Lev Raphael is a prize-winning author, reviewer, and blogger who has published 26 books in a wide range of genres and seen his work translated into over a dozen languages. A former student of Wharton biographer Cynthia Griffin Wolff, Raphael has been reading and teaching Wharton for decades. He’s written a highly regarded biography/critical study of Wharton as well as an acclaimed comic mystery, The Edith Wharton Murders, that delves into the politics around her reputation. Special Archives at Michigan State University’s Library has purchased his literary papers in recognition of his contributions to American Literature.

“Richly textured and darkly witty, Rosedale in Love explores the inner life of outsiders, to whom the hidden give-and-take of high society is a language to be struggled with, for whom external wealth and inner impoverishment go hand in hand. Lev Raphael catches the subtlety of Wharton’s original, and enriches her exploration of a story in which love pulls against ambition, and shame is a daily taste in the mouth.”—Laurie R. King, author of Pirate King

EWS Officers, 2021-2023

A complete list of officers from previous years is available under Membership – Officers and Executive Board


President: Jennifer Haytock,  jhaytock@brockport.eduSUNY Brockport

Immediate Past President: Melanie Dawsonmvdaws@wm.edu  William & Mary

Vice President: Myrto Drizoumyrto.drizou@boun.edu.trBoğaziçi University

Secretary: Jay Jessee, mjjessee@uab.edu  University of Alabama at Birmingham

Treasurer: Sharon Kim, skim@judsonu.edu Judson University

Editor of the Edith Wharton Review: Paul Ohler,paul.ohler@kpu.caKwantlen Polytechnic University

Webmaster: Donna Campbell, campbelld@wsu.edu Washington State University(Ex Officio)

Membership Committee: Chair Sheila Liming, sliming@champlain.edu Champlain College 

EWS Archivist: Carole Shaffer-Koros, https://edithwhartonsociety.wordpress.com/membership/about/ews-archives/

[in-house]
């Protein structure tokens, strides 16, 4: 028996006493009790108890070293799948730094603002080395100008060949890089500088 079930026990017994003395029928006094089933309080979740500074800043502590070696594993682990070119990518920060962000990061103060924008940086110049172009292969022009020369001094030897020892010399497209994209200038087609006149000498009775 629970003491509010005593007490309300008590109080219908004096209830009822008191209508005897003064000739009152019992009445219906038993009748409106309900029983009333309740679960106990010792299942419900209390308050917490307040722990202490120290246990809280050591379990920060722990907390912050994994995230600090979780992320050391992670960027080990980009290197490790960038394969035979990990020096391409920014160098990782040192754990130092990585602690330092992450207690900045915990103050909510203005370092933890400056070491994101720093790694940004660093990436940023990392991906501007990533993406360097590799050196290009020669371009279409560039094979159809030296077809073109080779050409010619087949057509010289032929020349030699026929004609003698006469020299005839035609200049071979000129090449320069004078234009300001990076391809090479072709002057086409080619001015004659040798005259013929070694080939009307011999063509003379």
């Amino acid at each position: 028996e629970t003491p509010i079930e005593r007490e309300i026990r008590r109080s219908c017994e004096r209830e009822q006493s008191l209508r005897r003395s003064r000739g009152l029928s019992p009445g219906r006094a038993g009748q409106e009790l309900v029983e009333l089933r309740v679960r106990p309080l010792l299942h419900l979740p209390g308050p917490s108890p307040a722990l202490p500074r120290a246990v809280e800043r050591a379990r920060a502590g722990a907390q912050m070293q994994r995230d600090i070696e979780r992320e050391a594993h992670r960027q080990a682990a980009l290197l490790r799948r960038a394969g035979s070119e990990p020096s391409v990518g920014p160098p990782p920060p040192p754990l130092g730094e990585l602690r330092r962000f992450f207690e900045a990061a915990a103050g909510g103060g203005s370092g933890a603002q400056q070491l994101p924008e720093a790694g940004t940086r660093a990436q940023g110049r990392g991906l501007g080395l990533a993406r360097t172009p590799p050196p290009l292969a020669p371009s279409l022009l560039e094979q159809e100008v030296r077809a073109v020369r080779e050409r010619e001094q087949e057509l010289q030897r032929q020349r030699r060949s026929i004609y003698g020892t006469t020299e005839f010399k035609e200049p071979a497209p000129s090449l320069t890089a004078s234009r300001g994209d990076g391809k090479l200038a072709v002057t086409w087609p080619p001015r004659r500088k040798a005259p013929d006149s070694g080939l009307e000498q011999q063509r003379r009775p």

At-Large Executive Board Members

Laura Rattray, Laura.Rattray@glasgow.ac.uk University of Glasgow

Virginia Ricard, Virginia.Ricard@u-bordeaux-montaigne.fr  Bordeaux Montaigne University

Meg Toth, margaret.toth@manhattan.edu Manhattan College 

From EWS President Melanie Dawson: Looking Toward 2021

Looking Toward 2021 

As we prepare to say a hearty goodbye to 2020 and greet a new year, the Edith Wharton Society will welcome a new set of officers and take a moment to recognize those who have served through the end of the current year. As many of you know, our officers serve for two-year periods, during which they maintain the scholarly presence of the Edith Wharton’s work, oversee the Society’s finances and membership, and support conference planning, including plans for the 2020 conference and 2020 EWS awards. This year we are particularly grateful for our outgoing Members at Large, Rita Bode and Katie Ahern; we thank both for their service across the past two years.  We also wish to recognize the Herculean labors of Margaret J. Jessee and Meg Toth, known affectionately to many as “the Margarets,” the directors of our in-person conference originally slated for June of this past year in New York City.  Conference planning is not for the faint of heart even in ordinary times, but as our lives were rearranged in response to our ongoing public health crisis, Jay and Meg closed out all site-specific conference planning and transitioned to our first online Edith Wharton Society conference events. We owe them huge thanks for their resilient energies as they enabled our virtual conversations about Wharton’s work; our summer online events were without precedent and their success was most welcome.